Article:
The Portland City Council unanimously approved a $50,000 payout Wednesday to a freelance journalist who said he was pepper-sprayed and beaten with a baton in retaliation for reporting on a downtown protest nearly three years ago.
Police had dispersed a crowd outside the Multnomah County Justice Center about 11 p.m. June 6, 2020, when Donovan J. Farley said he began filming a group of officers who had pinned a lone protester to the ground near Southwest Third Avenue and Main Street.
One of the officers approached and pushed Farley, who swung his arm back at the officer, according to the lawsuit filed by Farley against the city and footage taken by a news helicopter. The officer then struck Farley once with a baton and sent a blast of chemical spray into his face as the freelancer backed up, the video shows.
Farley, now 41, said in the suit he identified himself as a journalist and was wearing a badge from Vice News with his name on it during the use of force.
In a statement, Farley said he didn’t consider the outcome of the lawsuit to be “justice,” but said he settled it to prevent further harassment and help his family pay medical bills.
“This incident will not prevent me from continuing to report on these issues,” he said. “In fact, it has only redoubled my resolve to continue this work.”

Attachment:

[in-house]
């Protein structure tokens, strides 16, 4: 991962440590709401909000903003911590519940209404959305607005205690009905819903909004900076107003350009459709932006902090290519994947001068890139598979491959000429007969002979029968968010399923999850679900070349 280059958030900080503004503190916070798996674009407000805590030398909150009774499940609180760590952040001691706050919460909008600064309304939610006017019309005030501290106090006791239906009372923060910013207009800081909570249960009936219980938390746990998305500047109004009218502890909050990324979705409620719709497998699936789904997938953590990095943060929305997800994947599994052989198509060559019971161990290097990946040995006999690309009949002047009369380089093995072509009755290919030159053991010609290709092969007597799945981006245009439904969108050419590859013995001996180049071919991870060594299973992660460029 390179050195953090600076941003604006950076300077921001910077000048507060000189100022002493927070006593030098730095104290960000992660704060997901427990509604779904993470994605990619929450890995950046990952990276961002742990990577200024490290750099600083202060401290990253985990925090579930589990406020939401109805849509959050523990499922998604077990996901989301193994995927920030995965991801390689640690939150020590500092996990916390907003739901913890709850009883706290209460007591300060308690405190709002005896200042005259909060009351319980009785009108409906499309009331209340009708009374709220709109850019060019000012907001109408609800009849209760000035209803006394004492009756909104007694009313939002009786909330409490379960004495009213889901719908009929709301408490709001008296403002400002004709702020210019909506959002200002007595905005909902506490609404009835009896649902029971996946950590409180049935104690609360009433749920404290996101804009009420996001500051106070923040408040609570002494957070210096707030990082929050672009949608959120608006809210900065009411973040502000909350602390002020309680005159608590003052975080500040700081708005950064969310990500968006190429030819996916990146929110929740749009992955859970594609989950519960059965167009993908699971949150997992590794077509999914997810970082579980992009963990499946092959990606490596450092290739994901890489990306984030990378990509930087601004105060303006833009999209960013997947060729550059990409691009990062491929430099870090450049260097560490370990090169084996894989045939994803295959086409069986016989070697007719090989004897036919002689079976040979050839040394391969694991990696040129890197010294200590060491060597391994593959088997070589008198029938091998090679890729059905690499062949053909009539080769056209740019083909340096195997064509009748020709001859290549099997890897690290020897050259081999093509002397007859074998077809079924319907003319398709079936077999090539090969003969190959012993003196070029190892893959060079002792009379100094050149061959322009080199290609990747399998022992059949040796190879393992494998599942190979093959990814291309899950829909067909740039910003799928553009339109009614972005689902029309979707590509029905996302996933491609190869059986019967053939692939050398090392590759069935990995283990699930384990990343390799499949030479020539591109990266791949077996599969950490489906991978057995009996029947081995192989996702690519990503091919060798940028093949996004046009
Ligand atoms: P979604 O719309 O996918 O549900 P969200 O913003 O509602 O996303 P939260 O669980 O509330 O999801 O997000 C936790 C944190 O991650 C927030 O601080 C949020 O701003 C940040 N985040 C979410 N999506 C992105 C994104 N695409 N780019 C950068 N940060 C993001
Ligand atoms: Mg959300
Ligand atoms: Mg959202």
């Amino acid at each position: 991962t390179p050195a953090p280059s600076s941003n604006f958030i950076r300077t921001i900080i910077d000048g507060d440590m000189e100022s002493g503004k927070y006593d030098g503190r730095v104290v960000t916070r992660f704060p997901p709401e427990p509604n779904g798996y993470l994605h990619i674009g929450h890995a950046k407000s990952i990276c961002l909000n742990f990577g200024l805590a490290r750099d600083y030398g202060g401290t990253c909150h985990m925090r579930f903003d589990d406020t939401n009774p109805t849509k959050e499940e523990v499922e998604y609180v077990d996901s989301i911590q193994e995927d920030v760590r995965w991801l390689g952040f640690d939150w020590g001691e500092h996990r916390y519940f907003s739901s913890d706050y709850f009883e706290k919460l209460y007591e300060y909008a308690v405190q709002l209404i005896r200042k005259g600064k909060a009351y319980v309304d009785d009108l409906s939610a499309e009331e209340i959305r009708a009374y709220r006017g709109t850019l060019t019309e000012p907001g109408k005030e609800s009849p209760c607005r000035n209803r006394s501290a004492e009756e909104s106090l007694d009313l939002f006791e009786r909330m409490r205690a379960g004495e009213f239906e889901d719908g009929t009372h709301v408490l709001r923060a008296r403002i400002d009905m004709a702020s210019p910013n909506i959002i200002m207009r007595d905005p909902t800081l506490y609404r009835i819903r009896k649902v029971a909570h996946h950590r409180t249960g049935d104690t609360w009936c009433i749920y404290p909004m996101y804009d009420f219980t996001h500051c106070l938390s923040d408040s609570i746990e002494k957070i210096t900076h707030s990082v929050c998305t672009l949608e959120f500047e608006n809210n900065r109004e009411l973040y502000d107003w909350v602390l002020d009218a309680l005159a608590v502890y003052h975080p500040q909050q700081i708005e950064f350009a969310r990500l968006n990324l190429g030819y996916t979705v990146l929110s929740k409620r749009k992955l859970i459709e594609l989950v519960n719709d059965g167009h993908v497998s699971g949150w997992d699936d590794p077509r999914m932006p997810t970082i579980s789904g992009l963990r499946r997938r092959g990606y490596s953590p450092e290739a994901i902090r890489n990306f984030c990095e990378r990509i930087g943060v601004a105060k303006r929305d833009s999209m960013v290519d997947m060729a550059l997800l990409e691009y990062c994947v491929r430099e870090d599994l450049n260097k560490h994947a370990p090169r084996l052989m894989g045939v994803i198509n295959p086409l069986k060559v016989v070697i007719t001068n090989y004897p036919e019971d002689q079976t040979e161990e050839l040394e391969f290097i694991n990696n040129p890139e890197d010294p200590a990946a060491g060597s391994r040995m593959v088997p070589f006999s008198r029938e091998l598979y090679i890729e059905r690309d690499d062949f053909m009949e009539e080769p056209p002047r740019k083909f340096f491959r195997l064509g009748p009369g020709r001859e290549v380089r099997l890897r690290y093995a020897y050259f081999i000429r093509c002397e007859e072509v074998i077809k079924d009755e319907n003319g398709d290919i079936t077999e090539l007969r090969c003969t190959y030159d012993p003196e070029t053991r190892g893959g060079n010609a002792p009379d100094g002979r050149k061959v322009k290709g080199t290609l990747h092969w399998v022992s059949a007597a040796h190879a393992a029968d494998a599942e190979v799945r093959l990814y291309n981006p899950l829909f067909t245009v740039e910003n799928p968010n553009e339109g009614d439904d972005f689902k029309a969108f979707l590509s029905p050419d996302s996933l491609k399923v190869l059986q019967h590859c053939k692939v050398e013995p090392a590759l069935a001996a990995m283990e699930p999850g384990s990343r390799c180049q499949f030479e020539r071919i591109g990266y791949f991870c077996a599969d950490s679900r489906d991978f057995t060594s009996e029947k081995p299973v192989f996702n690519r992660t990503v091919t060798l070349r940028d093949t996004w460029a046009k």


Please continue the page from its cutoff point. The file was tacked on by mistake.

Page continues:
City Attorney Robert Taylor said in a statement the settlement was mutually agreed upon and in both parties’ interests.
The Multnomah County District Attorney’s Office considered charges of fourth-degree attempted assault and unlawful use of mace against the officer, Cameron Smith, but said a different video taken by police showed Farley acting combative and challenging the officer to take off his riot gear, the Portland Tribune previously reported.
Deputy City Attorney Mark Rodriguez told the City Council that the settlement would prevent further litigation costs, including the expense of hiring an outside attorney for Smith.
The lawsuit filed by attorney Jane Moisan in federal court last June had sought unspecified damages from both the city and Smith.
Portland Copwatch activist Mark Poris testified during the meeting that the city had now approved a total of $1,254,405 to settle protest lawsuits since 2018.
“We urge you to engage and discuss the policies that lead to these settlements,” he said.
Commissioners didn’t discuss the payout before approving it.
— Zane Sparling; firstname.lastname@example.org; 503-319-7083; @pdxzane
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